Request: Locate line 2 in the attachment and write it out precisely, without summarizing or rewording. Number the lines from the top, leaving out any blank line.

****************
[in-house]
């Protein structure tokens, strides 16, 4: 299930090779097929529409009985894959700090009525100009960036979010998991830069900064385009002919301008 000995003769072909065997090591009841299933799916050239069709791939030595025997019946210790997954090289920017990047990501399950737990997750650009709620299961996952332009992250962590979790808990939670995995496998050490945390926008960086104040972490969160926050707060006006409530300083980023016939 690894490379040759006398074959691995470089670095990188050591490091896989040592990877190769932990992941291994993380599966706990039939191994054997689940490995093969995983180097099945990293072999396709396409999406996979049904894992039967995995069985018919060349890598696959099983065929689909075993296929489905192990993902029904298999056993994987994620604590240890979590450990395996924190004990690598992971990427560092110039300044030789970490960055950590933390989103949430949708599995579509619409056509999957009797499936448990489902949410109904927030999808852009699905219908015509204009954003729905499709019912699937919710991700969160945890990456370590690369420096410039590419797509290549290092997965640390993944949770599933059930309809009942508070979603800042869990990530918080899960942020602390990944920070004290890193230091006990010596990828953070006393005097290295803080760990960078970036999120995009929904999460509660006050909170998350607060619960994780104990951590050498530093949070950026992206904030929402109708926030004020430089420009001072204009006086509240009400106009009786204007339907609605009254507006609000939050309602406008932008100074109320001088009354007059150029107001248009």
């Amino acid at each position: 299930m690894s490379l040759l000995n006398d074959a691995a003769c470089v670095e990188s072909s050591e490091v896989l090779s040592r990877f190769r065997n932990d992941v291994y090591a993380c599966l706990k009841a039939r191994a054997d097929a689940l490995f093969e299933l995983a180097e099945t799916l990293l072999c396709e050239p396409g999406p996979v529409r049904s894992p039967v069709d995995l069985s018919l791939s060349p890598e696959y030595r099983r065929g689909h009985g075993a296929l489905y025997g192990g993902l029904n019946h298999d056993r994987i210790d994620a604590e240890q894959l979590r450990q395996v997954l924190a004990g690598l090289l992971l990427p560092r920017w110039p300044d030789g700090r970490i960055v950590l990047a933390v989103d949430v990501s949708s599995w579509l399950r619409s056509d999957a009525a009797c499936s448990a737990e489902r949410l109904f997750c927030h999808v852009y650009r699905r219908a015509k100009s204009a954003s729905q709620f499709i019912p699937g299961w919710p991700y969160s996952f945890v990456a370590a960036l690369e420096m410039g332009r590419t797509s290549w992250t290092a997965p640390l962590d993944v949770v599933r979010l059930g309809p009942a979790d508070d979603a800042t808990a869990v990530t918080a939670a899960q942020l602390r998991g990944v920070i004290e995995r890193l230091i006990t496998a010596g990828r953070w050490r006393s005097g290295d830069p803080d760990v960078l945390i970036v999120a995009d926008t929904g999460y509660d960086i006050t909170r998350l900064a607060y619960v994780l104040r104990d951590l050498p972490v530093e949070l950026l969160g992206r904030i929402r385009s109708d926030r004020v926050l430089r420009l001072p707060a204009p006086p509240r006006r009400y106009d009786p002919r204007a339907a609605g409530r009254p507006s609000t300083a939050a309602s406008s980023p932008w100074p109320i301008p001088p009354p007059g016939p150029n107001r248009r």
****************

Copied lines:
């Protein structure tokens, strides 16, 4: 299930090779097929529409009985894959700090009525100009960036979010998991830069900064385009002919301008 000995003769072909065997090591009841299933799916050239069709791939030595025997019946210790997954090289920017990047990501399950737990997750650009709620299961996952332009992250962590979790808990939670995995496998050490945390926008960086104040972490969160926050707060006006409530300083980023016939 690894490379040759006398074959691995470089670095990188050591490091896989040592990877190769932990992941291994993380599966706990039939191994054997689940490995093969995983180097099945990293072999396709396409999406996979049904894992039967995995069985018919060349890598696959099983065929689909075993296929489905192990993902029904298999056993994987994620604590240890979590450990395996924190004990690598992971990427560092110039300044030789970490960055950590933390989103949430949708599995579509619409056509999957009797499936448990489902949410109904927030999808852009699905219908015509204009954003729905499709019912699937919710991700969160945890990456370590690369420096410039590419797509290549290092997965640390993944949770599933059930309809009942508070979603800042869990990530918080899960942020602390990944920070004290890193230091006990010596990828953070006393005097290295803080760990960078970036999120995009929904999460509660006050909170998350607060619960994780104990951590050498530093949070950026992206904030929402109708926030004020430089420009001072204009006086509240009400106009009786204007339907609605009254507006609000939050309602406008932008100074109320001088009354007059150029107001248009």